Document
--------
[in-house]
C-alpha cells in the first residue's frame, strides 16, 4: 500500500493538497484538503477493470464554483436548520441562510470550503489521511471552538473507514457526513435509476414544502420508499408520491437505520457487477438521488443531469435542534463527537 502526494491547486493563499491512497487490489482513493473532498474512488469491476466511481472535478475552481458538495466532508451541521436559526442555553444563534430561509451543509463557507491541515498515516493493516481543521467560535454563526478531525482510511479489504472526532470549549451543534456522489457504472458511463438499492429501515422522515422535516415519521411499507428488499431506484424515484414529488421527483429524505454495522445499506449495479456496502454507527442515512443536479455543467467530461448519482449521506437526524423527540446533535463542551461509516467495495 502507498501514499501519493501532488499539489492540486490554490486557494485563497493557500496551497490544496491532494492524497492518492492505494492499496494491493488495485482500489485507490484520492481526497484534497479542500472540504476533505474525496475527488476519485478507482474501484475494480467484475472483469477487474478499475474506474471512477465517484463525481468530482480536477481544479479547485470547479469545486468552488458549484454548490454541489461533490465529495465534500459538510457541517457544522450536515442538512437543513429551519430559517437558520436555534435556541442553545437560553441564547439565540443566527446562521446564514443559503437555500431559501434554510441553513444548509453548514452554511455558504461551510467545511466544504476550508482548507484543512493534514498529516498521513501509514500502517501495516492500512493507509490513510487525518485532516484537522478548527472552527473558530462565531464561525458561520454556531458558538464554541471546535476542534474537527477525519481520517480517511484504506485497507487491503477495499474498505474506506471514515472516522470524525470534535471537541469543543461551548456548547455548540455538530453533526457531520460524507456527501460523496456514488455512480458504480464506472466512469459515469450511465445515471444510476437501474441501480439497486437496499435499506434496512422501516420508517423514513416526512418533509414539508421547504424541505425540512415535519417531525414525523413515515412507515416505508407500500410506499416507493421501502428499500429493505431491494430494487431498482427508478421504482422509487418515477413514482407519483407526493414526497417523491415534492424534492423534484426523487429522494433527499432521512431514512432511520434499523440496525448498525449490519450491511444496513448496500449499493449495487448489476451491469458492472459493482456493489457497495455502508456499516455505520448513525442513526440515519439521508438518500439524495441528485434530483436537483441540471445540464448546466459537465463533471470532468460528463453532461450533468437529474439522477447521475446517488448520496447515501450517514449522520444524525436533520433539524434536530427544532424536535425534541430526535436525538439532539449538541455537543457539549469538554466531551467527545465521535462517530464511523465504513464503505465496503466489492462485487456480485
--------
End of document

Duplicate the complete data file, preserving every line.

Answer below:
[in-house]
C-alpha cells in the first residue's frame, strides 16, 4: 500500500493538497484538503477493470464554483436548520441562510470550503489521511471552538473507514457526513435509476414544502420508499408520491437505520457487477438521488443531469435542534463527537 502526494491547486493563499491512497487490489482513493473532498474512488469491476466511481472535478475552481458538495466532508451541521436559526442555553444563534430561509451543509463557507491541515498515516493493516481543521467560535454563526478531525482510511479489504472526532470549549451543534456522489457504472458511463438499492429501515422522515422535516415519521411499507428488499431506484424515484414529488421527483429524505454495522445499506449495479456496502454507527442515512443536479455543467467530461448519482449521506437526524423527540446533535463542551461509516467495495 502507498501514499501519493501532488499539489492540486490554490486557494485563497493557500496551497490544496491532494492524497492518492492505494492499496494491493488495485482500489485507490484520492481526497484534497479542500472540504476533505474525496475527488476519485478507482474501484475494480467484475472483469477487474478499475474506474471512477465517484463525481468530482480536477481544479479547485470547479469545486468552488458549484454548490454541489461533490465529495465534500459538510457541517457544522450536515442538512437543513429551519430559517437558520436555534435556541442553545437560553441564547439565540443566527446562521446564514443559503437555500431559501434554510441553513444548509453548514452554511455558504461551510467545511466544504476550508482548507484543512493534514498529516498521513501509514500502517501495516492500512493507509490513510487525518485532516484537522478548527472552527473558530462565531464561525458561520454556531458558538464554541471546535476542534474537527477525519481520517480517511484504506485497507487491503477495499474498505474506506471514515472516522470524525470534535471537541469543543461551548456548547455548540455538530453533526457531520460524507456527501460523496456514488455512480458504480464506472466512469459515469450511465445515471444510476437501474441501480439497486437496499435499506434496512422501516420508517423514513416526512418533509414539508421547504424541505425540512415535519417531525414525523413515515412507515416505508407500500410506499416507493421501502428499500429493505431491494430494487431498482427508478421504482422509487418515477413514482407519483407526493414526497417523491415534492424534492423534484426523487429522494433527499432521512431514512432511520434499523440496525448498525449490519450491511444496513448496500449499493449495487448489476451491469458492472459493482456493489457497495455502508456499516455505520448513525442513526440515519439521508438518500439524495441528485434530483436537483441540471445540464448546466459537465463533471470532468460528463453532461450533468437529474439522477447521475446517488448520496447515501450517514449522520444524525436533520433539524434536530427544532424536535425534541430526535436525538439532539449538541455537543457539549469538554466531551467527545465521535462517530464511523465504513464503505465496503466489492462485487456480485